The modern Army Inspector General is an extension of the eyes, ears, voice and conscience of the commander. The Inspector General is a personal staff officer providing the commander with a sounding board for sensitive issues, and is typically a trusted agent in the command. The Inspector General is an honest broker and a consummate fact finder, whose primary tools include training, inspecting, assisting, and investigating.
All soldiers/airmen have the right to request assistance or present complaints to the State (TAG) IG.
The State (TAG) Inspector General is a confidential representative and member of the personal staff of The Adjutant General. He assesses and reports as the TAG directs on matters affecting mission performance and the state of economy, efficiency, discipline, morale, esprit de corps, and readiness of the New Jersey National Guard. The IG may administer oaths, receive and process requests for assistance, and conduct inquiries, investigations, and inspections. His area of interest includes every phase of activity of the command. Commanders or activity heads will provide all practicable aid and assistance necessary to facilitate IG inquiries, investigations, and inspections.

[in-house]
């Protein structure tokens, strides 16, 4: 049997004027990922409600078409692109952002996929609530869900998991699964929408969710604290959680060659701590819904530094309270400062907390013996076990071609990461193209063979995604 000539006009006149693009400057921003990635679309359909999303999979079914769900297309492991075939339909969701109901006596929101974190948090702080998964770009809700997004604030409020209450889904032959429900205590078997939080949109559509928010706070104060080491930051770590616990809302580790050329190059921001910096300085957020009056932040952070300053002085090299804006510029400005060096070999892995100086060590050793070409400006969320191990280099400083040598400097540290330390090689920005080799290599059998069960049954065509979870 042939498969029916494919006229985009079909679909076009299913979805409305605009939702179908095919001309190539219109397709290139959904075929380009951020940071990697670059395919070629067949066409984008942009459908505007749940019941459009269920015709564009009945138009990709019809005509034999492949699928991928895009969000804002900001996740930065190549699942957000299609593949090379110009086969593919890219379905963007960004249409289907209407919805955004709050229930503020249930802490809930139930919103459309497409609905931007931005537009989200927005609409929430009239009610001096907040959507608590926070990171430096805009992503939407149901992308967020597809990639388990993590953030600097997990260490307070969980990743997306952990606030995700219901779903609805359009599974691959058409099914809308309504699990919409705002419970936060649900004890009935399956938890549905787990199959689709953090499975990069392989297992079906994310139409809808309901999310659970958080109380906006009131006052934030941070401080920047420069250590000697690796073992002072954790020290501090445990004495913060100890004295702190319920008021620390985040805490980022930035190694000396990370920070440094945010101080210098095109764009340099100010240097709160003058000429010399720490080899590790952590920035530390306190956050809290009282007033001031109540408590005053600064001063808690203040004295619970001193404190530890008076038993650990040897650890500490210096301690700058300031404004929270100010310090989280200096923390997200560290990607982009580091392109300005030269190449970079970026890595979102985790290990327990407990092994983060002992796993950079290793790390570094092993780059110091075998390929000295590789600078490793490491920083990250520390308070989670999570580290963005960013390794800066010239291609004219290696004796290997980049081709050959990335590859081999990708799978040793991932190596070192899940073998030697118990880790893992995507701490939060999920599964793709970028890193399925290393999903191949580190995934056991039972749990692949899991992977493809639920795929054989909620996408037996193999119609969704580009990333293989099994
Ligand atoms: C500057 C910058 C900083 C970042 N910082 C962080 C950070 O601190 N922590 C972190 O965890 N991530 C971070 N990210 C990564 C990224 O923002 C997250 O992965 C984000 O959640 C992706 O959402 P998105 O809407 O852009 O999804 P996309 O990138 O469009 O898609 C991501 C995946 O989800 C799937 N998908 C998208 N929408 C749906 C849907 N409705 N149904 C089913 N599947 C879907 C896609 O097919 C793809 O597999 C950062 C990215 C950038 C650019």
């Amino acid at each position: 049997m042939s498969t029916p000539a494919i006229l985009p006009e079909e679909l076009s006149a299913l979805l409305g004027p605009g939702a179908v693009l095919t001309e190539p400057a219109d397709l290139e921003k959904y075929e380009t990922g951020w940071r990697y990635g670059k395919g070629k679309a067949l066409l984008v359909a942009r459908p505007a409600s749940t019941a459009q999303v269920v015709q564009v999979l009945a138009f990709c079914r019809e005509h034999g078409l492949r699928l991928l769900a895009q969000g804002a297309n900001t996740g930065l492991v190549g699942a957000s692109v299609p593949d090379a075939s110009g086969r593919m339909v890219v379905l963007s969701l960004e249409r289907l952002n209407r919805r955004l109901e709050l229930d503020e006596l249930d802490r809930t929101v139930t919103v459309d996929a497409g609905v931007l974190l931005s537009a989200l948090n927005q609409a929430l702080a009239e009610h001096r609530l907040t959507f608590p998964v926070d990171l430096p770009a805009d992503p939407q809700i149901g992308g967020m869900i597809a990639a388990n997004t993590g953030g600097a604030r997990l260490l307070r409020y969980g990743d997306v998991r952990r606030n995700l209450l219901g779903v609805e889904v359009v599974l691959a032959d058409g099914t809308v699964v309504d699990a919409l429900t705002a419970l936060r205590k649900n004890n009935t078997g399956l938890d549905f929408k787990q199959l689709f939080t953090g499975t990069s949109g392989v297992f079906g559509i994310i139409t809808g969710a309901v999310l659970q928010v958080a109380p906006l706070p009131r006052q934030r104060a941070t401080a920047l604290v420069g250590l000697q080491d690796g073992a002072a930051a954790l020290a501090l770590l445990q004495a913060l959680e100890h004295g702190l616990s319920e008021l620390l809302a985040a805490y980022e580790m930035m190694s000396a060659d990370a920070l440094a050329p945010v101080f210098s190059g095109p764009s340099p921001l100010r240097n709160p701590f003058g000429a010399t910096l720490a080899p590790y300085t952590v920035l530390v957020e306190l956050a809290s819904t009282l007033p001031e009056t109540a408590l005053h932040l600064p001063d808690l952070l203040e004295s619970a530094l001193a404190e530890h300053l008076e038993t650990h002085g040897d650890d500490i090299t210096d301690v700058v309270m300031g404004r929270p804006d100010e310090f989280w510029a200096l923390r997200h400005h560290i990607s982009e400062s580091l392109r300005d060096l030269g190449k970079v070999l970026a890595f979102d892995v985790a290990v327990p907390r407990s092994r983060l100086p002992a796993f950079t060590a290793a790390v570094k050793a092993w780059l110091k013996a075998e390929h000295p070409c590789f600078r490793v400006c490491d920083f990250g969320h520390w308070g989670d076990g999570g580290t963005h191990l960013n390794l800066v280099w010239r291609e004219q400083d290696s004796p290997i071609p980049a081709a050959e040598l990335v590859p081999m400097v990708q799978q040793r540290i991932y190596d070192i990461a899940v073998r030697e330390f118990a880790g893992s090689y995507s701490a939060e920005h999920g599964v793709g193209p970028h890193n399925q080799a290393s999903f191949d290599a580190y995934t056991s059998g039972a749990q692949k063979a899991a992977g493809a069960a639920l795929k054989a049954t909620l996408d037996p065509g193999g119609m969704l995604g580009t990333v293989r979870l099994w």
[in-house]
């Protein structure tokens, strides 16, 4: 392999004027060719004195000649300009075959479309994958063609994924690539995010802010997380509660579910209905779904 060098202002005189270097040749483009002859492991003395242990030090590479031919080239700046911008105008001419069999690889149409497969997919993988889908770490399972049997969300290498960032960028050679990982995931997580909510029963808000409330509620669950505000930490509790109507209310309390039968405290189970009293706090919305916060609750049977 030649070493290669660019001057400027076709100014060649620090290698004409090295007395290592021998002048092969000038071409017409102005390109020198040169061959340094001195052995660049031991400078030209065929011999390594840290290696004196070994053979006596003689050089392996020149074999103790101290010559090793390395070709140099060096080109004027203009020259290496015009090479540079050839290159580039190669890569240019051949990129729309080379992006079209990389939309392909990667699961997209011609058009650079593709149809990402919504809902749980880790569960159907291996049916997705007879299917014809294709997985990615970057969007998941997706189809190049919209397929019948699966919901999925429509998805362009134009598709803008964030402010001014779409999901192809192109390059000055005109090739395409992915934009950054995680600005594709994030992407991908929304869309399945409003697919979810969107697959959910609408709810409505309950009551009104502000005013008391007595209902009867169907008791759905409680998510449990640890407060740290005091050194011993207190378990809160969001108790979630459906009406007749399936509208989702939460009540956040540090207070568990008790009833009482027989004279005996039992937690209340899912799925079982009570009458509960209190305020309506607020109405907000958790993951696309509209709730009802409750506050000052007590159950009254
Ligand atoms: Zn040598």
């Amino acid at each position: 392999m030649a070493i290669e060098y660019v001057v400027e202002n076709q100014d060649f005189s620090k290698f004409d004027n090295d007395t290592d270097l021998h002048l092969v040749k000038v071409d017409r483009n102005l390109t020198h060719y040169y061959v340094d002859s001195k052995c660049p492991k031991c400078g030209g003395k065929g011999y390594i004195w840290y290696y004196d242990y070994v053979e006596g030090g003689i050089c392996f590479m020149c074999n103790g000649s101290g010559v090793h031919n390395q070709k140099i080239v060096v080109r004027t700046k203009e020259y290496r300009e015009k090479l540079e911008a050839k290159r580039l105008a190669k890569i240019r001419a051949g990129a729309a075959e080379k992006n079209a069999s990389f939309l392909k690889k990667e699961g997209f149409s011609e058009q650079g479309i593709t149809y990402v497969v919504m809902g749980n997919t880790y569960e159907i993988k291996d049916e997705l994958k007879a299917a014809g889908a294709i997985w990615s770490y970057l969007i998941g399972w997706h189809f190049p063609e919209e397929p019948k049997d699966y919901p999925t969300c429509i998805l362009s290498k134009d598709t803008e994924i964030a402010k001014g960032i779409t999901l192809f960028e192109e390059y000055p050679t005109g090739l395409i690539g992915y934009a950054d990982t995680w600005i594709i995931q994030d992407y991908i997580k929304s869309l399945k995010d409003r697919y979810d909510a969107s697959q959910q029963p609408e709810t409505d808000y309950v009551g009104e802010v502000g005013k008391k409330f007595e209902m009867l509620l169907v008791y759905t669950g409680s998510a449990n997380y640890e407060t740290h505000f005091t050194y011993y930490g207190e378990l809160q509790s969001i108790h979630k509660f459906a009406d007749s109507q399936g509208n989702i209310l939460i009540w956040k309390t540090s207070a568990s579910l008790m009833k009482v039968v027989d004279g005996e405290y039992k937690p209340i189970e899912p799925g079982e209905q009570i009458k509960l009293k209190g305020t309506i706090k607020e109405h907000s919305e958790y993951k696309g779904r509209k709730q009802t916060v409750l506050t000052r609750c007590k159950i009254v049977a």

The traditional IG role is to be " the eyes and ears of the Commander. " The TAG has given the State (TAG) Inspector General five tasks:
· To keep The TAG fully apprised of what is going on to the best of his ability.
· To be the conscience of the Commander, but not the policy maker. To see if we are living up to the rules that have been made for us or that we have made for ourselves.
· To collect and disseminate good ideas throughout the Command. We must exchange innovative ideas more fully within our organizational framework.
· To be systems oriented in the inspection process and in all problem solving. Address causes rather than symptoms, refine current policy guidance, and incorporate unit problems into NJARNG and or NJANG problems rather than isolate them. This will emphasize making lasting corrections at the proper level and prevent a significant waste of time and resources.
· To be particularly sensitive to issues affecting retention.